Determination of the cause of sudden cardiac death usually requires an autopsy, ideally by a specialist pathologist.56 57 In included studies, reporting of the proportion of patients that received an autopsy and type of autopsy performed was often unclear. This is reflected in our risk of bias assessments. The decision to undertake an autopsy in a specific case may be influenced by factors such as the legal requirement for an autopsy, family acceptance of autopsy and the identification of a likely cause of death without autopsy. A recent European study reported an autopsy rate in young sudden death of less than 50%.45 Where autopsy is not used, cause of death may be misclassified, although the impact of this misclassification on overall incidence is uncertain. In some cases, cause of death may remain uncertain even after autopsy. In these cases, genetic testing of the deceased may be informative in determining both the cause of death and the need for cardiac screening of the victim’s family.17 57 58 In an Australasian study, genetic testing of 113 cases of unexplained sudden cardiac death cases identified cardiac gene variants that were definitely or probably pathogenic in over a quarter of cases.17

Studies included in this review spanned a 66-year period (1950–2016), although most studies report data collected since 2000. Recent observational studies provide evidence of a decreasing incidence of sudden cardiac death.25 42 59 A Danish study reported a 3% average annual decrease in sudden cardiac death incidence between 2000 and 2009.59 Potential explanations for this decrease include improved investigation of inherited cardiac disease, public health strategies to deal with obesity and smoking, and improved response to out-of-hospital cardiac arrest.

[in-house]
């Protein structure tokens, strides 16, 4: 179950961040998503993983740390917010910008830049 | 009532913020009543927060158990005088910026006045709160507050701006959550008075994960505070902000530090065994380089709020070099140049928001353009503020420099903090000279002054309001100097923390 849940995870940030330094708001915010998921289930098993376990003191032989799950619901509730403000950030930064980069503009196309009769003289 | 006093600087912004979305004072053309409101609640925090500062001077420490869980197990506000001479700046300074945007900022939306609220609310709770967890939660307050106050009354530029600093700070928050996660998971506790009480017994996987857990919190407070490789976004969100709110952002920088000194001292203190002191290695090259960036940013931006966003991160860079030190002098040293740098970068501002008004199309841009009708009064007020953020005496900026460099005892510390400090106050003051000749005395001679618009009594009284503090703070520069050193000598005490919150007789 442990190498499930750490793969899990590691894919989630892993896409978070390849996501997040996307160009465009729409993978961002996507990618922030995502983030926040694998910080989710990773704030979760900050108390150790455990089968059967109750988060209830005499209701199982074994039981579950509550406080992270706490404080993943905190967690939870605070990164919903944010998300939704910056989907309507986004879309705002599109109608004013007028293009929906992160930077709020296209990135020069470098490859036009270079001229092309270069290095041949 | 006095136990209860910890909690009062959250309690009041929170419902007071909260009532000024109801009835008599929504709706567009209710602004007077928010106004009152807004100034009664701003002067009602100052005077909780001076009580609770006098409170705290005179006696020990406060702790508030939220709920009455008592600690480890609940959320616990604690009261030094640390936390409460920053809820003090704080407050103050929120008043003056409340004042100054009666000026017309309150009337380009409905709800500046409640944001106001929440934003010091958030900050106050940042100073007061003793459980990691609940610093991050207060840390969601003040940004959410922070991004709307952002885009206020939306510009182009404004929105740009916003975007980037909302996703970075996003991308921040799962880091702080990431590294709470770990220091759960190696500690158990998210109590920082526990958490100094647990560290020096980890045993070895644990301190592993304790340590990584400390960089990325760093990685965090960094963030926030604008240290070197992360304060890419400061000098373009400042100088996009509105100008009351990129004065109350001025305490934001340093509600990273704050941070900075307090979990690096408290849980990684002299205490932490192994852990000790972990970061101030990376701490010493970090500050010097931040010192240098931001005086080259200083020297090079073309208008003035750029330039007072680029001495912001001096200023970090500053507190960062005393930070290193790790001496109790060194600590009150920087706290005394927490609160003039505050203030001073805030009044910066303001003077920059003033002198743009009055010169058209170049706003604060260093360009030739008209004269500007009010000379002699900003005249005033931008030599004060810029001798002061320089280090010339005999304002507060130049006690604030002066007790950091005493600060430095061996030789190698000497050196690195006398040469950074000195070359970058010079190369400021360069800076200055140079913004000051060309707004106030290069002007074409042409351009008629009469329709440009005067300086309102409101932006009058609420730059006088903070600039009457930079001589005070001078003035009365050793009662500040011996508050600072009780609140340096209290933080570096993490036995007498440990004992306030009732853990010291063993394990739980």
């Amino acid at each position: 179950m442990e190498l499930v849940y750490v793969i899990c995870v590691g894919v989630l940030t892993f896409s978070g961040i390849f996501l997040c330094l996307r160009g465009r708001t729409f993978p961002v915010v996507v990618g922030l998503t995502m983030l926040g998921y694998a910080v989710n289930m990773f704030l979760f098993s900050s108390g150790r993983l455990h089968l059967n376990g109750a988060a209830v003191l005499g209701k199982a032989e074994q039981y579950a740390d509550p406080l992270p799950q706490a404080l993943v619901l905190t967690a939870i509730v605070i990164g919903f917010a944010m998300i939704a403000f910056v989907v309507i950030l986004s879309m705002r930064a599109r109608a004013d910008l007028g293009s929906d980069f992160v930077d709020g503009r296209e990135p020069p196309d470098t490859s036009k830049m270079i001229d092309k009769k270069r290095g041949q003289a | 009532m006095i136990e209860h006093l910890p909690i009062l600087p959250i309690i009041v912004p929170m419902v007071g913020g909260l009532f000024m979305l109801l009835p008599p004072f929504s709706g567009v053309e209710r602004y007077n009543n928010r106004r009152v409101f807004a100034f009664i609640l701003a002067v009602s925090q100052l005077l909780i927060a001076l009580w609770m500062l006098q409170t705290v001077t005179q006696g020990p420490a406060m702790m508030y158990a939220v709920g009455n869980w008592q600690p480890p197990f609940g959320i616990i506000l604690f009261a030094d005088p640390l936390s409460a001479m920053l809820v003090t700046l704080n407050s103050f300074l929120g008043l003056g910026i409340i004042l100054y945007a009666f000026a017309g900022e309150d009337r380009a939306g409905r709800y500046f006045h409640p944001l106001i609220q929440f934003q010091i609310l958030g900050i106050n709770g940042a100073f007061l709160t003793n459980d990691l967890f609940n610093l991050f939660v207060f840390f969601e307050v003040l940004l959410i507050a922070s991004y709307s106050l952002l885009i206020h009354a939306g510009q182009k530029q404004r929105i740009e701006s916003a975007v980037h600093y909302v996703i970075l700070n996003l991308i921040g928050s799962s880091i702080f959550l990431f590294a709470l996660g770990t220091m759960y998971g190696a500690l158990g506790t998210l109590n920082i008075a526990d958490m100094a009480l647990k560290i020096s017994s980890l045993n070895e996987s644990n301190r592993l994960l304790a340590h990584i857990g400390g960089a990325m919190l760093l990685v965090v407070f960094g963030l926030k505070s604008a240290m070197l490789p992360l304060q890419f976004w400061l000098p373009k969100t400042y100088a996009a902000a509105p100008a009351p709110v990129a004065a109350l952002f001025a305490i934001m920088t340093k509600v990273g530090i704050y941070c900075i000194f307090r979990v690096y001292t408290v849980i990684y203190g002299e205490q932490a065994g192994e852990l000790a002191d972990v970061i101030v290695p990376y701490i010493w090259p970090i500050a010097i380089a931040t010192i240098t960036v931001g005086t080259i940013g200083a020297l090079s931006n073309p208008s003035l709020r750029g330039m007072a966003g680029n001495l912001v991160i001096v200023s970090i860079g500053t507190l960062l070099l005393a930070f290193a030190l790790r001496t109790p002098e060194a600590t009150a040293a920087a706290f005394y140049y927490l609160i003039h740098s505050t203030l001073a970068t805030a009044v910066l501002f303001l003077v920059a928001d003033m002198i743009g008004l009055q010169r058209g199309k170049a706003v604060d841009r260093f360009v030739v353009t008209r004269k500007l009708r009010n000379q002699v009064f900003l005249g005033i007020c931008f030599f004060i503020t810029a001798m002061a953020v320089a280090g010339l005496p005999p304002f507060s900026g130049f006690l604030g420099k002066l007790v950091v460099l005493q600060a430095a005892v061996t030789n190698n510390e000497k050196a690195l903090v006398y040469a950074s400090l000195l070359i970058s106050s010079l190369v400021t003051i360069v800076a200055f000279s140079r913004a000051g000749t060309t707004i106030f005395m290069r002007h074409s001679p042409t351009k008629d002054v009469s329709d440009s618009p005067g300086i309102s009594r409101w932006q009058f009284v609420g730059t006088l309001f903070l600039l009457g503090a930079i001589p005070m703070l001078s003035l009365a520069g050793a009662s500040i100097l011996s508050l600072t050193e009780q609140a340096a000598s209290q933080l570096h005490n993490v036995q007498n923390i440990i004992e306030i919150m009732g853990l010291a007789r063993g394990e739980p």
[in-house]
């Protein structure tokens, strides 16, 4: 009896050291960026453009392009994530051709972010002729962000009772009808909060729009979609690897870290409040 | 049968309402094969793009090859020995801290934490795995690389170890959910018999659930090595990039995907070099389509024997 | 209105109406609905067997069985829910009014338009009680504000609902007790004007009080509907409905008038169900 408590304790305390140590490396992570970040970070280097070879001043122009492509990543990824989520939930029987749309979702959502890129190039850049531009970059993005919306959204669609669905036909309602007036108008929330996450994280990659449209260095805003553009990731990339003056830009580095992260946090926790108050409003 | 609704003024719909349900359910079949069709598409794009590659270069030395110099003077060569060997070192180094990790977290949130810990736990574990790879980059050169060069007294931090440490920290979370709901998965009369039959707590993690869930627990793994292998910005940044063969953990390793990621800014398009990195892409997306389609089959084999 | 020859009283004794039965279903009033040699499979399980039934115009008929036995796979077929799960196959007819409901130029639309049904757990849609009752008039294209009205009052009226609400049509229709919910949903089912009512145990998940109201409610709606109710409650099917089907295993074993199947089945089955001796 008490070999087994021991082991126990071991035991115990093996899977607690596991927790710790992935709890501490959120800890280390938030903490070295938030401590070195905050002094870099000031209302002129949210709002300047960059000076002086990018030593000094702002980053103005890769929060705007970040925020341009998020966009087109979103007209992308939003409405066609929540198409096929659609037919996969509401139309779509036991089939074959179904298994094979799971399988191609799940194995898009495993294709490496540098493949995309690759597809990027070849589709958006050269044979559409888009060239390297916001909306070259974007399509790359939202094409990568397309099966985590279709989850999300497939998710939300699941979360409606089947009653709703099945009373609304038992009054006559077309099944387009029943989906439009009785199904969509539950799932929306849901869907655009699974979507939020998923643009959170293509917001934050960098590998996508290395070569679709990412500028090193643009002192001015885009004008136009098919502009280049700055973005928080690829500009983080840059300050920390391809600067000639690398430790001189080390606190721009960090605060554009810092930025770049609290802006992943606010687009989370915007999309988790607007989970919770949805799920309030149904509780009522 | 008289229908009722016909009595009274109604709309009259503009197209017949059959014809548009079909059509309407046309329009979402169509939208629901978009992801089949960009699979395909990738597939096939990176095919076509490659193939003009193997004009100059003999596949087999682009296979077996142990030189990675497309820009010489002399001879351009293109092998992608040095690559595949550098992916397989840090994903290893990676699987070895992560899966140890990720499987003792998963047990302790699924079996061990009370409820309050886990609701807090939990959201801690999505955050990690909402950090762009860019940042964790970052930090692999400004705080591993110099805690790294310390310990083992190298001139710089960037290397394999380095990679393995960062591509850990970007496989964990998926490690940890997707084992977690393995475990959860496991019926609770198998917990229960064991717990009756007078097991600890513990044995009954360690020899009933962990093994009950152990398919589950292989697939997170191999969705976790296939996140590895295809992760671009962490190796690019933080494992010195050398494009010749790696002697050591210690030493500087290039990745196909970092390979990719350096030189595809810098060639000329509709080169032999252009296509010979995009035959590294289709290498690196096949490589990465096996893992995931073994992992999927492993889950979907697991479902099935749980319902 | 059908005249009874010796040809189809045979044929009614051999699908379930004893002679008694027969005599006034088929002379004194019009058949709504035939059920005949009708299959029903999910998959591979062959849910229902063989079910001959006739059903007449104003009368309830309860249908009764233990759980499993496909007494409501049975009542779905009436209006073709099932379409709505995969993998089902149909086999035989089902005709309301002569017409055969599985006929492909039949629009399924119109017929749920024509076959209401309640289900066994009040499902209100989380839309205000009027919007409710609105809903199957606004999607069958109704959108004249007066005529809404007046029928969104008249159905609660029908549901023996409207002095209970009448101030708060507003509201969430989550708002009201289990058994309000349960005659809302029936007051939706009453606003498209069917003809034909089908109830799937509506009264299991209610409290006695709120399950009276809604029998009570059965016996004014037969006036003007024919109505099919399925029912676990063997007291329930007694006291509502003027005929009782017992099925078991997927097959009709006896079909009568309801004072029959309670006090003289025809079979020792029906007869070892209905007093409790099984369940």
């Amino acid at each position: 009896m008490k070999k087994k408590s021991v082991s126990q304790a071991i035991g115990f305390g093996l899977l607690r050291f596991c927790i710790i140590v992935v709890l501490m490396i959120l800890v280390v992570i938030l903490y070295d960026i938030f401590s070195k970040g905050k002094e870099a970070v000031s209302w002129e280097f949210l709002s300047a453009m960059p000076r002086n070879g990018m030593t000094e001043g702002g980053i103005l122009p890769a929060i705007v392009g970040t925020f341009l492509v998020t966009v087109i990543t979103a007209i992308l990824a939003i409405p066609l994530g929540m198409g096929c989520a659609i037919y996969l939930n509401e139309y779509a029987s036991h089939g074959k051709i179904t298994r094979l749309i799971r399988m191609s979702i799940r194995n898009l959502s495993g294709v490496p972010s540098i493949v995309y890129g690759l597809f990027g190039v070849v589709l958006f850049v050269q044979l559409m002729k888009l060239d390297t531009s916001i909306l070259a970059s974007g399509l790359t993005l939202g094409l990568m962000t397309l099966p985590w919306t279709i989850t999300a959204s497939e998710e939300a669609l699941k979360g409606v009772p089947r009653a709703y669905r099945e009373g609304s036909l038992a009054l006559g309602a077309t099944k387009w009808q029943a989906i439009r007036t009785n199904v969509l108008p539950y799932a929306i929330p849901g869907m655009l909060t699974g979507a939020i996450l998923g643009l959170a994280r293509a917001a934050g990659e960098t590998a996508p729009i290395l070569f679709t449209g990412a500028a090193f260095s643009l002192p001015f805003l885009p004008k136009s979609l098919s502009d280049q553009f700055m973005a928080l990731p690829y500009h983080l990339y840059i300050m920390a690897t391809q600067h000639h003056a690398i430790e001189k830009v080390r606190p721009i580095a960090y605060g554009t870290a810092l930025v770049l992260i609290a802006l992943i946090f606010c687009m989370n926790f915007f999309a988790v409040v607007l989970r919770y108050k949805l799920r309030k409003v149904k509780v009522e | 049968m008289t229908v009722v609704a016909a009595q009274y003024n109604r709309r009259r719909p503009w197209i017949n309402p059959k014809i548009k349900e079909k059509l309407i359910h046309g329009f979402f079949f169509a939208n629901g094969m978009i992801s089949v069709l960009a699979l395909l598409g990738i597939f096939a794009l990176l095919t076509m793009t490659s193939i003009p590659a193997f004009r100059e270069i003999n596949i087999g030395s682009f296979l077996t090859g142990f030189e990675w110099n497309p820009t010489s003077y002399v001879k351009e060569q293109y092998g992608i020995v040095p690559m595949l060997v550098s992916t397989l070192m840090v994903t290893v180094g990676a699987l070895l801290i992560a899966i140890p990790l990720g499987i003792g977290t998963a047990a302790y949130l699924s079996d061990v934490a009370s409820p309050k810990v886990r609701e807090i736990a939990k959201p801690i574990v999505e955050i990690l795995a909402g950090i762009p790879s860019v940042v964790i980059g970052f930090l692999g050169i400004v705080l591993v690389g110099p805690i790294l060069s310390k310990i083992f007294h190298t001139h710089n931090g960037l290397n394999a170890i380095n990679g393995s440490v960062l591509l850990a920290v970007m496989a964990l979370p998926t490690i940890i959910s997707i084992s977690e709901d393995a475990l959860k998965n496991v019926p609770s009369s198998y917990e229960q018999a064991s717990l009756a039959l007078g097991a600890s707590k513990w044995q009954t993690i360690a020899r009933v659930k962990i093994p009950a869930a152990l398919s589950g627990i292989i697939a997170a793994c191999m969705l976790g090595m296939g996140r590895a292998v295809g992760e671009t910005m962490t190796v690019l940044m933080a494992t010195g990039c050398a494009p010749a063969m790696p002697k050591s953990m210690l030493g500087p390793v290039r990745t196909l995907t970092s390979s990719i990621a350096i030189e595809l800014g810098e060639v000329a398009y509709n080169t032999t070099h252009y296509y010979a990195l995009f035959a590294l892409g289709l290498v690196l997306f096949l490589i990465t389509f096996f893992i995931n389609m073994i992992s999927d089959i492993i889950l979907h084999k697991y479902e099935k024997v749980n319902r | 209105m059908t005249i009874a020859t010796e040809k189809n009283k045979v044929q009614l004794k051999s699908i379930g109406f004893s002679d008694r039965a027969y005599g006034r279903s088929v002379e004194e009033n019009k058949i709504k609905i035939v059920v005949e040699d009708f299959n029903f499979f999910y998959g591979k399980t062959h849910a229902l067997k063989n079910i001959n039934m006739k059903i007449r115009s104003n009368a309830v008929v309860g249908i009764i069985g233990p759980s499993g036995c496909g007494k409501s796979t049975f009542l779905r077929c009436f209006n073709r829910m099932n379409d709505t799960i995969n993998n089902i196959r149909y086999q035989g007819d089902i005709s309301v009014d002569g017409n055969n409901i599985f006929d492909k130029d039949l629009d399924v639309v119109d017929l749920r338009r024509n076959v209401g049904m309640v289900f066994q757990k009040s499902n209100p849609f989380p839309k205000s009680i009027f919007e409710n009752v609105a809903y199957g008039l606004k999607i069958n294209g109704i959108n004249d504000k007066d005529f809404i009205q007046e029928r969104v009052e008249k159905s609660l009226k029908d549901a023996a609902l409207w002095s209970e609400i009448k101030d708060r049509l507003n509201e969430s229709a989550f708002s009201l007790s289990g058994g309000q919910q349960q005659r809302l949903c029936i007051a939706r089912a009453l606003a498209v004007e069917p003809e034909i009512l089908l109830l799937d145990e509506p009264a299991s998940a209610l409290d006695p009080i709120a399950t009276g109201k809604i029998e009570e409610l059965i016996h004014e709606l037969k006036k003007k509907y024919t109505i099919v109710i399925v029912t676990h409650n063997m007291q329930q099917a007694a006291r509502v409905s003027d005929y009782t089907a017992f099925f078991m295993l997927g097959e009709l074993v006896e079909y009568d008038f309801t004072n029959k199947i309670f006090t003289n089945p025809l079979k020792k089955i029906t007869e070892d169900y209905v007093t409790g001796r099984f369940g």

Clinical and policy implications

The decision to implement screening programmes in both the UK and USA requires evidence that the benefits of screening outweigh its harms.9 60 Disease incidence data provides important context for evaluating evidence, particularly in the absence of direct evidence of benefit from randomised controlled trials. In less common conditions, a key concern are the potential harms that may result from false-positive results, and overdiagnosis of disease which may never become symptomatic. Nevertheless, rare disease may still meet criteria for population-based screening conditions, such as maple syrup urine disease in newborns.61

The incidence of a condition describes the number of individuals that might benefit from screening. In practice, however, not all young individuals that sustain sudden cardiac death have the potential to benefit from screening.

First, to be effective, screening must reliably identify individuals with disease. In this context, screening must detect a range of structural and electrical cardiac disease. The optimal screening strategy remains uncertain. A wide range of strategies have been described, ranging from those that comprise only a physical examination or medical history to more detailed assessments that include a 12-lead ECG.12 62 In programmes where a 12-lead ECG is collected, a number of assessment criteria have been developed to determine the need for follow-up testing.63–65 In a prospective cohort study of 11 168 screened teenage footballers in which screening incorporated a physical examination, health questionnaire, echocardiogram and 12-lead ECG, six out of eight individuals who subsequently experienced sudden cardiac death did not have disease detected at screening.23 This highlights a key challenge for policy makers in that, even if they decide to support a screening programme, detailed consideration will need to be given to the screening process and both the financial implications and individual harm that may stem from false-negatives and false-positive screening results.66 67